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Stock cars at Twin Cities hit their stride

Posted: June 23, 2013 - 9:46pm  |  Updated: June 25, 2013 - 6:40pm
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Photo by Rashah McChesney/Peninsula Clarion 
Chris Hawley turns laps in a Legends car Saturday at Twin Cities Raceway.
Photo by Rashah McChesney/Peninsula Clarion Chris Hawley turns laps in a Legends car Saturday at Twin Cities Raceway.

The Kenai Peninsula Racing Lions have finally hit a good groove in the summer racing season at Twin Cities Raceway dirt track in Kenai, as the five classes of cars and trucks traded paint for glory Saturday night.

The biggest change this year is the addition of steel fencing surrounding the track in turns one and two. In past years, the retaining fence was used in turns three and four — the side of the track with a dirt road that led to the pits — but the other end featured nothing more than a dirt embankment.

On more than one occasion, race vehicles would slide up the banking and down the other side, where usually no spectators were stationed, but the safety concerns eventually prompted track officials to build the fence.

The racing season was scheduled to begin on May 25, but delays in the construction of the fence pushed the season opener to June 15.

“It’s a little sketchy sometimes, but it’s good to have (the fence),” said Bryan Barber, Anchorage driver of the 88 Legends car. “I would rather injure myself or the car, rather than the spectators around the track.”

Barber, 22, had the fastest Legends machine on Saturday night, and came close to sweeping all three races.

After winning both eight-lap heat races convincingly, Barber was leading the 20-lap feature event when his hood detached, flew up into the air and caused the caution flag to be displayed, meaning all cars had to slow to a safe pace.

Because he was the cause for the caution, Barber was flagged to the back of the nine-car field, although he nearly mounted a complete comeback, charging his way back to third place. Mike Thomas, driving the 5 car, won the feature.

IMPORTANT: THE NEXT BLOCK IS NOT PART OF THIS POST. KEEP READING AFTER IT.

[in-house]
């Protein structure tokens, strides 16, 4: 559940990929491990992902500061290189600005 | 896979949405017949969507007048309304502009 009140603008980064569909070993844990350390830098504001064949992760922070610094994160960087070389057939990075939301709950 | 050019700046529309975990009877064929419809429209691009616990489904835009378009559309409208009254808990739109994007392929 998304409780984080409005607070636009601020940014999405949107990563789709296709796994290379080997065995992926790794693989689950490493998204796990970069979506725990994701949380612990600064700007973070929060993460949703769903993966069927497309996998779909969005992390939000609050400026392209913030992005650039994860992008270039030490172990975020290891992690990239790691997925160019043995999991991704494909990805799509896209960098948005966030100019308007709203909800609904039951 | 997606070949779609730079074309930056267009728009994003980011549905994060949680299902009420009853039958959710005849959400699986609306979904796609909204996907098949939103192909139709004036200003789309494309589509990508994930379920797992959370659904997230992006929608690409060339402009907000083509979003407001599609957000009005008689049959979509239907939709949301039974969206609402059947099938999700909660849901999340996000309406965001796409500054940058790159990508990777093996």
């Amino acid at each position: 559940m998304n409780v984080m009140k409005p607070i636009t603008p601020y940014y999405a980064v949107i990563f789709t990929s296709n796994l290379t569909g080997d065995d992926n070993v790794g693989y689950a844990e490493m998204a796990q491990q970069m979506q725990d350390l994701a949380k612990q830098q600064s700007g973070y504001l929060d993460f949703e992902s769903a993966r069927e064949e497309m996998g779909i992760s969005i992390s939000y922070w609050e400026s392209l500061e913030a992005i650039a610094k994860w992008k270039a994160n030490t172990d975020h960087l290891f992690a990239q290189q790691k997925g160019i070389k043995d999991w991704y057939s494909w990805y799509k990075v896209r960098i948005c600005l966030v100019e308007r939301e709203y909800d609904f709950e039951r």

“I was crushed at first, but after that I just let it go and tried to get a better finish,” Barber said. “If I had another lap I would’ve got it. My car was just that good.”

In the Late Models division, a classic battle between the 29 machine of Frank Soares and the 27 car of local driver Shawn Hutchings played out in all three races. Hutchings won the first heat, but Soares got the victories in the second heat and the feature race.

The two drivers raced fiercely for the lead in the feature, but Hutchings’ repeated attempts to pass Soares for the lead were denied, and he finished less than a second behind Soares.

“That was a lot of fun, I think he got me,” Hutchings said after the race. “My oil and engine temperatures went up with about six laps to go so I had to back off.”

It was all domination in the B-Stock events for local driver Bill Williams, who drove his usual 38 racecar. Williams easily swept all three races, which he said was because of his many hours working on the vehicle's suspension, rather than the pure engine power.

“I pay attention to how I set the car up, and people think you gotta have a lot of motor. You don’t, you need to have your car set up,” Williams said. “I do a lot of research to make it faster.”

Williams commented on the condition of the track, particularly in turns one and two, which developed a few bumps and potholes and the night’s action wore on.

“That was a motocross track down there!” Williams exclaimed.

The 25-year veteran said the only way to avoid it was to go high or low in the turns, depending on how well his car ran.

The bumps also caused a few hairy moments throughout the night as drivers would hit the bumps and nearly test the limits of the new catchfence.

“They’ve done a tremendous job of getting the track put together,” said Hutchings, the Late Model racer. “You can get some traction up there in the high line, so I think the higher line was better for sure. You can carry some speed and get close to the wall, which was pretty fun.”

In the A-Stock category, parity reigned supreme, as Homer’s Dean DeVaney won the first heat, Jimmie Hale took the second heat in the 84 machine, and Keith Jones captured the feature event in the 28 car, overcoming in a spirited duel with DeVaney in the final laps.

The Sprint Car races only featured two racers — Cody and Cameron McGahan — but they still put on quite a show, as the two brothers spent most every lap of all three races within a couple of car lengths of each other.

Cody won the first heat race in the 18 racer, but Cameron got the better of his brother in the final two events, piloting the 33 machine.

Twin City Raceway will continue its season on July 4 and 6, with qualifying at 4 p.m. and racing at 6 p.m. on both days.

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